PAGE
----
Sharp Air Quality Sensor
GP2Y1010AU0F detects particles in the air by optical sensing.
-Operates on 5 Volt
-Current dissapation of less than 20 mA
-0-0.6 mg/m3(cubic meter) range
-Enable to distinguish smoke from house dust
How optical dust sensors work
An infrared emiiting diode and a phototransistor are diagonally arranged. Light reflects on the particles passing through the whole are picked up by the photodiode(PD) is transformed into voltage. The voltage has to be amplified to be able to read the change. You can change the resistance of the RS(variable resistor) in the amplifier circuit to make it more sensitive but if you do so, note that you can't reference output voltage vs. dust sensity at fig.3 (below)
Image by Shinyei
GP2Y1010AU Internal Schematic
These results are true only when the sensor is used with factory settings. The variable resistor shouldn't be changed.
The table demonstrates that for every 0.1 mg more of dust, the voltage increases by 0.5 Volts.
There are other environmental sensors in the market that can detect particles with the size of 1 micrometer (1Ám). This scale means that even pollen grains, and mildew spores can be detected. There is no information about this on GP2Y1010AU's datasheet except that it is stated that it can detect cigarette smoke.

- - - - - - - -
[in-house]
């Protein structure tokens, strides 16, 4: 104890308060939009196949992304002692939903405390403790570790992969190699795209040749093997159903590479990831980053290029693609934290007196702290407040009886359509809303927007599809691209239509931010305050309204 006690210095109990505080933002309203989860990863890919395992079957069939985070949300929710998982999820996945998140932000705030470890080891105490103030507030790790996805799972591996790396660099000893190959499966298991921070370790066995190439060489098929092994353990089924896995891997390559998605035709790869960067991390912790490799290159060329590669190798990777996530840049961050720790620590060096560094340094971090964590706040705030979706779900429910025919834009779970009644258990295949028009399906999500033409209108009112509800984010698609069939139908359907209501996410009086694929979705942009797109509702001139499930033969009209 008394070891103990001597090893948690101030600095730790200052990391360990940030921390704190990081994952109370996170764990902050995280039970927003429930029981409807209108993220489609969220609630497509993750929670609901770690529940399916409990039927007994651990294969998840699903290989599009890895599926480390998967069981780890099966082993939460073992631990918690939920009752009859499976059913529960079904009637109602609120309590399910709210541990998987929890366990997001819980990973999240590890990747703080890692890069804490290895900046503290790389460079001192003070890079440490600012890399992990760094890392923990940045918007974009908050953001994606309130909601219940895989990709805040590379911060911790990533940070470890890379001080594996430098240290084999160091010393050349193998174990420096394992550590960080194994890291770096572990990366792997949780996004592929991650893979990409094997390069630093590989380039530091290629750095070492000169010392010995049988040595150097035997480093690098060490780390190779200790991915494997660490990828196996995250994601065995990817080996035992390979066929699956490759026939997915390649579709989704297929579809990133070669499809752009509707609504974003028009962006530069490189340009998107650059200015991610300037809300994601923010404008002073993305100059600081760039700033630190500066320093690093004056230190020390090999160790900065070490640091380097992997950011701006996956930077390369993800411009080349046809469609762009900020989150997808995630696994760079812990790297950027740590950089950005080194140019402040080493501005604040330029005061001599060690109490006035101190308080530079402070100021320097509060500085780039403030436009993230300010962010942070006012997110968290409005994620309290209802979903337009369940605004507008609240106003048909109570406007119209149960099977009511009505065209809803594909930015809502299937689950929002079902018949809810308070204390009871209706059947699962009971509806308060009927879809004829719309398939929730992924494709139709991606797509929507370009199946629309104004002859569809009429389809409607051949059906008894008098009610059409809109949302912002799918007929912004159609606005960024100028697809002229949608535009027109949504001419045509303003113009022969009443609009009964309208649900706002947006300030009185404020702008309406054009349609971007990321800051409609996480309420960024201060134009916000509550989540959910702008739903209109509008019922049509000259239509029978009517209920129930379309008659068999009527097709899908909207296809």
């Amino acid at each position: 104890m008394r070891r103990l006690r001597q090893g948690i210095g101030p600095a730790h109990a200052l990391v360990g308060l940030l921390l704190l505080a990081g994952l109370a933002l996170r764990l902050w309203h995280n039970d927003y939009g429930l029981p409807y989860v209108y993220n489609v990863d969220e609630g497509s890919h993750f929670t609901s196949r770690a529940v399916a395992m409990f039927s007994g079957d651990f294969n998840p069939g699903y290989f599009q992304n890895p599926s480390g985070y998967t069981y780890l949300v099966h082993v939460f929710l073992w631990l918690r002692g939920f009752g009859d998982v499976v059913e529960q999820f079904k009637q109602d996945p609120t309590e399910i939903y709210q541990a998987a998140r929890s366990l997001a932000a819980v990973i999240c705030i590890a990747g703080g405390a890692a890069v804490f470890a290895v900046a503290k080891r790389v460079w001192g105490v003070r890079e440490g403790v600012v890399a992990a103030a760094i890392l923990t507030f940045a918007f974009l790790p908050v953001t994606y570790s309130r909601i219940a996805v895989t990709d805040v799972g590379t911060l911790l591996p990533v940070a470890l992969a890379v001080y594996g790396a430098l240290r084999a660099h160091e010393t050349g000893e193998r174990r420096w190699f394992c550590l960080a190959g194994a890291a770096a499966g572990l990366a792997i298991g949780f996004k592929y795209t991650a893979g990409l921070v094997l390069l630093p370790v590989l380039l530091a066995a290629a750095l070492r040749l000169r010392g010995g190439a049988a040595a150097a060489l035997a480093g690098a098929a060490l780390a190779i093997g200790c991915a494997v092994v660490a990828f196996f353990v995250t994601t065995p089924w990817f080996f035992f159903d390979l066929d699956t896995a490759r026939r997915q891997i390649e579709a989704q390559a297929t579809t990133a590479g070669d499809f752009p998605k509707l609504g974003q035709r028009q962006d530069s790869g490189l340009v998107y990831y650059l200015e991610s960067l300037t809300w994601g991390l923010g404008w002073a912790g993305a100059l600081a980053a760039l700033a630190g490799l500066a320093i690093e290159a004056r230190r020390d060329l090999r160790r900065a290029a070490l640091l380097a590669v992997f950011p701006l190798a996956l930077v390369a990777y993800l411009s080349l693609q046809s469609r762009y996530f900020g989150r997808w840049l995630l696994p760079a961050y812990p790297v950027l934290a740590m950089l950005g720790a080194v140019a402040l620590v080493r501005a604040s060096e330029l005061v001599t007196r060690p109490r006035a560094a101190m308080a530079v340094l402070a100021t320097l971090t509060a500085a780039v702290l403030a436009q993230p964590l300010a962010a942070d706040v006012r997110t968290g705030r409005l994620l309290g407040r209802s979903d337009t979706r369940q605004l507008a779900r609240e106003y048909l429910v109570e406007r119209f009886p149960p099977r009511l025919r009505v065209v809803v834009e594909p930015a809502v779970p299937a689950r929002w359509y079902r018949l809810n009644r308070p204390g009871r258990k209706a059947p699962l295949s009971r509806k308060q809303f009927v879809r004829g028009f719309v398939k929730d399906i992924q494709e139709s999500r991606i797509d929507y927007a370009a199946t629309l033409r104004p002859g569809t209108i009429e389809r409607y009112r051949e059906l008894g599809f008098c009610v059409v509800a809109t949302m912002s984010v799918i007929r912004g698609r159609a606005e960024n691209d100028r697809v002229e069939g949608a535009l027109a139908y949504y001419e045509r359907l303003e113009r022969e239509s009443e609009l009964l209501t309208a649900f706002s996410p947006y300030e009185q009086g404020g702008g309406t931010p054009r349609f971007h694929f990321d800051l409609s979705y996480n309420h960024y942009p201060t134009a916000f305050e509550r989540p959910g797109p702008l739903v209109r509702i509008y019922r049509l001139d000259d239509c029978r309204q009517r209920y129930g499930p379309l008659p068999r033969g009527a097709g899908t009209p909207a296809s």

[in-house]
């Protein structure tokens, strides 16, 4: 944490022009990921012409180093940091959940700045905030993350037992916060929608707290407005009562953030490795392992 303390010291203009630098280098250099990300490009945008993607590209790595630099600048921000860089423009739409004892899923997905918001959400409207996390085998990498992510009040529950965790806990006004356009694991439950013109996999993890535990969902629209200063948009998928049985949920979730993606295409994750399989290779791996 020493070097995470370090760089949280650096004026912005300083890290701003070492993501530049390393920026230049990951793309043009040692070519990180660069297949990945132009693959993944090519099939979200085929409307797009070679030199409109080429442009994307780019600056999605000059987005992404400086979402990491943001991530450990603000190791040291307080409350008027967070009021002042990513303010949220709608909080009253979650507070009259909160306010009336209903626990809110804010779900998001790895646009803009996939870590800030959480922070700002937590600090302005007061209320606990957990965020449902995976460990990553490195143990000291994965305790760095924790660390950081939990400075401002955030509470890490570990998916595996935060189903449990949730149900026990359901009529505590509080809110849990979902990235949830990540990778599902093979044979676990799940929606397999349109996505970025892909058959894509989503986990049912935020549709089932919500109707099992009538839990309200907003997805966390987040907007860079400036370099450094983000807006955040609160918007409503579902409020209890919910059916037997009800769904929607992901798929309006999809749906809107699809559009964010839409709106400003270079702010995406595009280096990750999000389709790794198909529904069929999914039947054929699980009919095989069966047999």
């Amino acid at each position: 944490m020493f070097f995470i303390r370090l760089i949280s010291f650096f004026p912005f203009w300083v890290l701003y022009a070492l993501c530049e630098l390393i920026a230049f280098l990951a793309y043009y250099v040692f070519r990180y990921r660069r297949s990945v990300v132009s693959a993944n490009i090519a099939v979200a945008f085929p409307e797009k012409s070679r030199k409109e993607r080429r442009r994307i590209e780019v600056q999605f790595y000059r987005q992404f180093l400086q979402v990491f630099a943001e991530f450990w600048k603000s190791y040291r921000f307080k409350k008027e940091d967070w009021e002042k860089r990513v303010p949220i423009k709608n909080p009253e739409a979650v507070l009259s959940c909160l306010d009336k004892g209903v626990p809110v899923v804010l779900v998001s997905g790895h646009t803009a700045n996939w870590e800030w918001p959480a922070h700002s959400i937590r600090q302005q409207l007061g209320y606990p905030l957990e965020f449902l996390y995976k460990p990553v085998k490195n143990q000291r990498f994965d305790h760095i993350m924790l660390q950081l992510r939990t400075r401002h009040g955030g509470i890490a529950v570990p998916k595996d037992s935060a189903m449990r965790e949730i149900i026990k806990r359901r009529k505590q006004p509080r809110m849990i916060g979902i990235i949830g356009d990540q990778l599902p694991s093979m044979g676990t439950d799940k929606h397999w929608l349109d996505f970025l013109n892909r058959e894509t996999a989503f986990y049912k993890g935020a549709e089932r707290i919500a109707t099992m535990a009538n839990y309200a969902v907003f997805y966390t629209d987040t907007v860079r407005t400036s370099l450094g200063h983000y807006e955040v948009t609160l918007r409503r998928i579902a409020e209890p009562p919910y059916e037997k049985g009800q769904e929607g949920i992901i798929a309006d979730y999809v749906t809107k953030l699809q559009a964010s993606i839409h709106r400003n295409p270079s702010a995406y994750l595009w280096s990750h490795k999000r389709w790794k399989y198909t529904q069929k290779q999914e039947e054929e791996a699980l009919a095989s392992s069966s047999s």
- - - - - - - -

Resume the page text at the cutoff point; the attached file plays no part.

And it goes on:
0.6 mg/m3 of dust doesn't seem much when National Institute for Occupational Safety and Health (NIOSH)'s recommended wood dust is 1 mg/m3 and used to be 5mg/m3 for softwoods.
-Air monitor for industry
-Device dust alert
-Fire Alarm (although Sharp Electroics wants to be informed if used in such system.)
More unusual apps:
-Vacuum cleaner robot
as in this guy's paper
Setup and Code
Setup is very straight-forward except the soldering. 6 pin connector header is small and very closed. I had to break one side of the header housing.
One important thing about the code is in order to turn the ILED on, you have to digitalWrite LOW on LED input terminal. Because the transistor that opens the drain is PNP type of transistor which needs negative base voltage.
I also added a buzzer which goes off when it detects smoke.
In most of these tests, I had watch if the smoke/dust went inside the whole.
Test1: Putting off a match
Test2: Cigarette Smoke
Test3: Burning Paper
Test4: Dust from my Rug
I was confused with the results because I wasn't expecting such high values from the 4th test where i just had some dust falling from my rug. Ok, i admit my rug hasn't been washed for a while but the voltage should only go up when the density is high, and compared to smoke, dust wasn't dense at all.
Things to watch out
- The metal side of the sensor's housing is connected to it's GND.
- It's not adviced to use this sensor for a fire alarm.
- In some cases the outside light coming through the whole from the front (black resin) side of the sensor can affect the output.
The sensor should be enclosed anyway.
-Soldering temperature is pretty low.
-What exactly is the sensitivity of this sensor? How small can the particles be?
-How can you tell the difference between the voltage pattern smoke or dust creates?